Dozens of school districts across Texas, including Houston, are currently on track to face tough, new sanctions if their elected officials don’t improve chronically failing schools by next August.
The Texas Education Commissioner could replace the school boards in all those districts, following a tough “no excuses” law passed by state lawmakers in 2015.
“It changes our focus from the level of the campus to the absolute top — where I think needs to be — sort of school boards and superintendents,” says Texas Education Commissioner Mike Morath at a hearing last August.
The option to install a board of managers has been available to the commissioner before. But it’s usually reserved for districts with widespread academic struggles as well as financial mismanagement.
This law, known as House Bill 1842, allows the commissioner to appoint outside managers if a district has even one campus that chronically fails the state’s standards for five or more years. Then, the district’s elected officials could face the consequences — and lose their jobs.
Houston Public Media analyzed the data from the Texas Education Agency and found more than forty districts that could see an outside board of managers as early as next year, if their school ratings don’t change by 2018.
On the list: the Austin, Dallas, Fort Worth, Houston and San Antonio districts.
“The stakes are going to be very high this year. If districts don’t begin to see some improvements, then some of those more difficult choices under the law are going to start to come into play,” says David Thompson, an attorney with the firm Thompson and Horton.
The Houston Independent School District could end up becoming the poster child for the law’s sanctions and strict timeline. It’s the biggest district in Texas, with more than 200,000 students and a $2 billion budget. Plus, it has the most schools — more than a dozen — that have missed the state’s standards for three or more years. In Texas education parlance, they’re labeled “improvement required.”
“While I think it’s unfair, it’s also incumbent upon us to do our jobs. And one school with multiple years of (improvement required) is too many,” says HISD trustee Rhonda Skillern-Jones.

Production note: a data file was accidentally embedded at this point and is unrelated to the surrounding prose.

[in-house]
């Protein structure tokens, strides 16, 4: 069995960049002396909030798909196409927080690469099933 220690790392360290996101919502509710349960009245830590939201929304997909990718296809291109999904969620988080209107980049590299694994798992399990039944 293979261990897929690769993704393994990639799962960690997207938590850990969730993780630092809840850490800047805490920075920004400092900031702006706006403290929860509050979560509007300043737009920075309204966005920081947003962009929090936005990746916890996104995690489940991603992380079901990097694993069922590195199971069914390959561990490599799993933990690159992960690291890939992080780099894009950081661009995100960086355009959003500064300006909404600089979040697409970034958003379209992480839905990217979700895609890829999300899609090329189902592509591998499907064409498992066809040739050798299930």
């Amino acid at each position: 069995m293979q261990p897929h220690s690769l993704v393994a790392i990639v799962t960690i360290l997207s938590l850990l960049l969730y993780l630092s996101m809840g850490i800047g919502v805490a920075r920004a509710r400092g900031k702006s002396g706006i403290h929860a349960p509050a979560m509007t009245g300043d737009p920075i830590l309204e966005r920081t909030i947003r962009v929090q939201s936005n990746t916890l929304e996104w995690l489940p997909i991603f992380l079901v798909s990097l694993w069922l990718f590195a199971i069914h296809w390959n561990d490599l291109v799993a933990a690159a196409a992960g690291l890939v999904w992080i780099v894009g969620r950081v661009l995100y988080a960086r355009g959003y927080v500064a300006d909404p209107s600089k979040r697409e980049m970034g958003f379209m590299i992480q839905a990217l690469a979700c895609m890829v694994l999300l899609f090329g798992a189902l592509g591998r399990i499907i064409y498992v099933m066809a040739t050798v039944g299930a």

She represents Kashmere High School, which has failed state standards for the last seven years. That’s the worst record of any campus in the state. Several other campuses in her district in northeast Houston are struggling to meet state standards as well.
Other HISD schools that have persistently missed state standards: Wheatley and Worhing high schools.
“And so I think it’s critical that we move the needle for these kids. But more importantly, for the kids. Not because we need to stay compliant with the law,” Skillern-Jones adds.
Some intermediate steps spelled out in the law have already happened, primarily two-year turnaround plans for the struggling campuses.
But the clock is ticking for districts to improve all the chronically failing campuses — or face the consequences.
“This bill is designed on a fundamental basis of what gets measured, gets fixed,” says state Sen. Paul Bettencourt, R-Houston.
“You know, is it going to be eight years? Is it going to be 12 years? You just can’t look the other way anymore.”
And now, Texas education officials are watching closely.
“I don’t think we can sit back and kind of arm-chair quarterback and complain about under-performing teachers at an individual campus when, in fact, it’s the leadership at the district level that sets the stages whether they can succeed or not,” Morath told Bettencourt and other senators last year.
Morath previously was a school board trustee himself in Dallas, until Gov. Greg Abbott named him the state’s education chief.
“I used to quip when I was on the school board before that, you know, there are not enough layers in the bureaucracy to protect teachers from our foolishness,” Morath says.
Across Texas, local voters elect their board of trustees, who then hire the superintendent, guide policy and set the budget for their local public schools.
That’s why some view the risk of an outside board of managers as an extreme option.
Thompson describes it as an “almost nuclear option of the governance of an entire community’s schools.”
“If you think about it, you’re not just telling the school board, We don’t think you’re doing a good job. You’re literally telling a community, We don’t think you, as a community, are capable of governing yourselves,” he explains.
The Texas Education Agency declined to comment for this story, saying it has to wait until the agency officially releases 2017 school ratings later this month.
But Thompson says that he’s concerned Texas is ratcheting up sanctions while it shrinks financial support.
“Setting standards or requirements and then not providing the means to meet those requirements isn’t accountability. It is simply punishment,” he says. “And there is a lot of concern among school districts that, to use an old Texas phrase: the state is all hat and no cattle.”
The commissioner could choose another option. Instead of suspending elected officials, he could close low-performing campuses.
In Houston, HISD trustee Skillern-Jones says she would rather lose her job than close a school like Kashmere High.
“Put in a board of managers and that affects nine board members’ lives,” she says. “You close the school down, especially one like Kashmere, you affect 500 families and kids. And I think that’s not the correct action to take.”
Because, she says, when schools close, the community suffers and poverty snowballs even more.
School districts like Houston will know more where they stand after the state releases the 2017 school- accountability ratings later this month.
Some districts could improve and escape the risk of a state takeover.